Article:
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Featured News Laptops to make life-changing difference

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Tue, 23 Nov 2021

Laptops to make life-changing difference

Alt text Lite Haus
JCU Deputy Vice Chancellor, Division of Services and Resources, Tricia Brand, LiteHaus International Founder and CEO Jack Growden, JCU Chancellor Bill Tweddell and Head of IT Services and Support Julie Land look over some of the laptops that have been donated to LiteHaus.

Almost 200 refurbished laptops have been donated by James Cook University to a charity dedicated to giving underprivileged students a digital education.

190 Dell Latitude laptop computers have been given to LiteHaus International, a not-for-profit organisation founded in 2017 by JCU alumnus Jack Growden that has gone on to provide digital-learning opportunities to more than 40,000 students across four countries.

JCU Deputy Vice Chancellor, Division of Services and Resources, Tricia Brand said the donation was a wonderful example of JCU giving the gift of digital learning to those in need.

“JCU is absolutely thrilled to be involved in this initiative with Jack and the team at LiteHaus International,” she said.

“This is an exceptionally worthwhile endeavour that will deliver digital learning opportunities to underprivileged students across Queensland.

“We have no doubt this donation will help equip students with the skills they need for careers in the 21st century.”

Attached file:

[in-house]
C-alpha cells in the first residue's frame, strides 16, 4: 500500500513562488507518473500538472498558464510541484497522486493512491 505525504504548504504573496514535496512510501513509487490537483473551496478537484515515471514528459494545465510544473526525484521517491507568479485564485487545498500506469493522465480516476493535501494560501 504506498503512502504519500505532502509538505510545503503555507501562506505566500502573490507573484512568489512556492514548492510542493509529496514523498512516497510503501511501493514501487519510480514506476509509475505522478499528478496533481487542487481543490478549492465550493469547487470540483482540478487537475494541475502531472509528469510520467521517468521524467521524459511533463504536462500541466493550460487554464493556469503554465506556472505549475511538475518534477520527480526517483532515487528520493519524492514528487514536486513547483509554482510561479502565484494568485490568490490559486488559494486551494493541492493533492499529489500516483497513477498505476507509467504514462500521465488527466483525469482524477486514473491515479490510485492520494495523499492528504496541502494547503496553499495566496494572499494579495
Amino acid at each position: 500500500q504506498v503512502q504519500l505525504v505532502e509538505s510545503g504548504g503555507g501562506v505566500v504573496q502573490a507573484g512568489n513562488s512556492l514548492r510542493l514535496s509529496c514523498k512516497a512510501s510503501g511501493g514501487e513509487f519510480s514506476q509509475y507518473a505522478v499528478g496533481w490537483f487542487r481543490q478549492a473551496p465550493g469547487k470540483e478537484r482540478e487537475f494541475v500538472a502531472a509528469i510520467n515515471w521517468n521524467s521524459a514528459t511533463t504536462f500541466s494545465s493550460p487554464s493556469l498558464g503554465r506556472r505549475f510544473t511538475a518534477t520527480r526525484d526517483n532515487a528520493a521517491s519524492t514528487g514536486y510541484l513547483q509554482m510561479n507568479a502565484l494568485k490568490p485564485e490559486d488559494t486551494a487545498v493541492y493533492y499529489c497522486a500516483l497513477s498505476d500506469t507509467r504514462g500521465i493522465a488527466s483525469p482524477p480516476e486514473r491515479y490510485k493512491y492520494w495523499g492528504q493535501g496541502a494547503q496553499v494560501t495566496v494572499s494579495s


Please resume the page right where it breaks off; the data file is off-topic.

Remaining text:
JCU Chancellor Bill Tweddell said it was satisfying to see JCU graduates like Mr Growden not only excel in their chosen career but give back to the community.

“Jack’s work in this space speaks strongly to JCU’s values. He is an outstanding young man who is using the power of education to inspire young students to follow their dreams,” he said.

“When he first approached me with the idea of a donation, I jumped at the opportunity to get JCU involved and I’d like to thank Head of IT Services and Support Julie Land for her work in sourcing these laptops for such a worthy cause.”

Mr Growden, a finalist in the Queensland Young Australian of the Year Awards, said the laptops were greatly appreciated by LiteHaus.

“LiteHaus sources corporate e-waste, end-of-life devices like laptops, desktops and tablets, and redeploys them through our programs across the world,” he said.

“Digital device ownership rates are less than five per cent across rural, regional and remote Queensland. So far, we’ve provided 850 students with their own personal laptop.

“50 of the laptops donated by JCU will go to Cowboys House. Cowboys House is one of those organisations where you can see the difference they are making in people’s lives.

“The remaining devices will go across Queensland to Year 11 and 12 students.”

Mr Growden said digital technology meant the learning possibilities were almost endless for students living in remote communities.

“There are opportunities now for people to become lawyers, doctors or engineers online without having to conquer the tyranny of distance. Communication and technology are the two biggest challenges that regional Australians face,” he said.

“Students need the tools to learn, dream and achieve in the digital age and this is what we are creating here in partnership with JCU.”